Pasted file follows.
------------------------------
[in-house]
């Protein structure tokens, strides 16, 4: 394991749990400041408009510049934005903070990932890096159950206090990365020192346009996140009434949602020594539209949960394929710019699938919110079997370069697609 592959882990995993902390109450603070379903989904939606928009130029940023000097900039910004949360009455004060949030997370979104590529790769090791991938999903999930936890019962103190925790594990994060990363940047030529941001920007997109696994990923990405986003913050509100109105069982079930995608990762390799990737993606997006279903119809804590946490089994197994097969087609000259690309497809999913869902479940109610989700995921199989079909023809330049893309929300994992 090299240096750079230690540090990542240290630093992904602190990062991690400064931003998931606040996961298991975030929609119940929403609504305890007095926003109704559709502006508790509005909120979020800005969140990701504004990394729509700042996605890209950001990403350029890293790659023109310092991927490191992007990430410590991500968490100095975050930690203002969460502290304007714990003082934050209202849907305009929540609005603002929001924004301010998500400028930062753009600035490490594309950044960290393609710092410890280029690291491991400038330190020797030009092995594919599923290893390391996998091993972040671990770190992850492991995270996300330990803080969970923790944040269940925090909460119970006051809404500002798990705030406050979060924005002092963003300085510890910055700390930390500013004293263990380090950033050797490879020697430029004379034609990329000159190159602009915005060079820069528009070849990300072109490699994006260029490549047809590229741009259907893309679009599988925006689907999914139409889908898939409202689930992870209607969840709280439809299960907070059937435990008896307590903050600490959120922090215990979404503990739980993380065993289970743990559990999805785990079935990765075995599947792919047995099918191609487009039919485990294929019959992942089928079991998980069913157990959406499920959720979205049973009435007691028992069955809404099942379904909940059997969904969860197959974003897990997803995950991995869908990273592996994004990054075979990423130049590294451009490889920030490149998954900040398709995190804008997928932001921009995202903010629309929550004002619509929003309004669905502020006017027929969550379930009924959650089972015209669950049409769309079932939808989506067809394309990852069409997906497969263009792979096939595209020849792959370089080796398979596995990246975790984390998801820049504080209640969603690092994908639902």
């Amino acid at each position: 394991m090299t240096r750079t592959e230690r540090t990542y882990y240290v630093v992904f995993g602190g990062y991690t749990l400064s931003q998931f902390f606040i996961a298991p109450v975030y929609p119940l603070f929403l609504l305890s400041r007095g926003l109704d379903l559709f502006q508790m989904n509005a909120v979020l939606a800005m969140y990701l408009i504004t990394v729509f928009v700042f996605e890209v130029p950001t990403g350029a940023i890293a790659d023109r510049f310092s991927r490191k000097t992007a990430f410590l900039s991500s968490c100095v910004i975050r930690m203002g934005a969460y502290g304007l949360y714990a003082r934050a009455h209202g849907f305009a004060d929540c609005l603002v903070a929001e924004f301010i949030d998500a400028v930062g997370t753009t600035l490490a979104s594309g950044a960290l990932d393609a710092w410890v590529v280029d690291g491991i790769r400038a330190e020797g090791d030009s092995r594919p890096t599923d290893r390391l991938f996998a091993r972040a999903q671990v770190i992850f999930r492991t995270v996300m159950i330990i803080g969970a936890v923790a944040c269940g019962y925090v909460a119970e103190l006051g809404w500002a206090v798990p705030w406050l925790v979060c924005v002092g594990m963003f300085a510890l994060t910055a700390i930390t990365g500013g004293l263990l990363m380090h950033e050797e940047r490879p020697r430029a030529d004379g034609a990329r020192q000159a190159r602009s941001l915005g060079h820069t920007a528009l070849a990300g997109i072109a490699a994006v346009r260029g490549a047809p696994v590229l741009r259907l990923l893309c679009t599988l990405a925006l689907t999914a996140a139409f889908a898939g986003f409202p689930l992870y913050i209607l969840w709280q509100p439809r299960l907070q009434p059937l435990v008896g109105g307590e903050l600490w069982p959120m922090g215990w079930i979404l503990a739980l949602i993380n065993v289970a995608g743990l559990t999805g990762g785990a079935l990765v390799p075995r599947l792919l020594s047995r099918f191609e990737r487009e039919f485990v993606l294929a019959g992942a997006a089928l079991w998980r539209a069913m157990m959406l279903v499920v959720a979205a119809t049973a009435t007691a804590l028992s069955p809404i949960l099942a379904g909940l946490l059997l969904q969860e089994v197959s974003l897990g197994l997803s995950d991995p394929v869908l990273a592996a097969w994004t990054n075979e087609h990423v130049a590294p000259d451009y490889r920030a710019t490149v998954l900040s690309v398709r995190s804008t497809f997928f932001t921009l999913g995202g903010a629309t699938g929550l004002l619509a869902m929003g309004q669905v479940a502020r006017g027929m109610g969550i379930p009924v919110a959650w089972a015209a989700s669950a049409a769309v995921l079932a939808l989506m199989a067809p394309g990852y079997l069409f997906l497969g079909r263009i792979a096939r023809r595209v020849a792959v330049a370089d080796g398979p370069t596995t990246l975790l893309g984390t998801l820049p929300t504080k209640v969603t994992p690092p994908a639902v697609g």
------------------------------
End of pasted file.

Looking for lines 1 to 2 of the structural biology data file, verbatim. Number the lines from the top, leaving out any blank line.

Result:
[in-house]
């Protein structure tokens, strides 16, 4: 394991749990400041408009510049934005903070990932890096159950206090990365020192346009996140009434949602020594539209949960394929710019699938919110079997370069697609 592959882990995993902390109450603070379903989904939606928009130029940023000097900039910004949360009455004060949030997370979104590529790769090791991938999903999930936890019962103190925790594990994060990363940047030529941001920007997109696994990923990405986003913050509100109105069982079930995608990762390799990737993606997006279903119809804590946490089994197994097969087609000259690309497809999913869902479940109610989700995921199989079909023809330049893309929300994992 090299240096750079230690540090990542240290630093992904602190990062991690400064931003998931606040996961298991975030929609119940929403609504305890007095926003109704559709502006508790509005909120979020800005969140990701504004990394729509700042996605890209950001990403350029890293790659023109310092991927490191992007990430410590991500968490100095975050930690203002969460502290304007714990003082934050209202849907305009929540609005603002929001924004301010998500400028930062753009600035490490594309950044960290393609710092410890280029690291491991400038330190020797030009092995594919599923290893390391996998091993972040671990770190992850492991995270996300330990803080969970923790944040269940925090909460119970006051809404500002798990705030406050979060924005002092963003300085510890910055700390930390500013004293263990380090950033050797490879020697430029004379034609990329000159190159602009915005060079820069528009070849990300072109490699994006260029490549047809590229741009259907893309679009599988925006689907999914139409889908898939409202689930992870209607969840709280439809299960907070059937435990008896307590903050600490959120922090215990979404503990739980993380065993289970743990559990999805785990079935990765075995599947792919047995099918191609487009039919485990294929019959992942089928079991998980069913157990959406499920959720979205049973009435007691028992069955809404099942379904909940059997969904969860197959974003897990997803995950991995869908990273592996994004990054075979990423130049590294451009490889920030490149998954900040398709995190804008997928932001921009995202903010629309929550004002619509929003309004669905502020006017027929969550379930009924959650089972015209669950049409769309079932939808989506067809394309990852069409997906497969263009792979096939595209020849792959370089080796398979596995990246975790984390998801820049504080209640969603690092994908639902």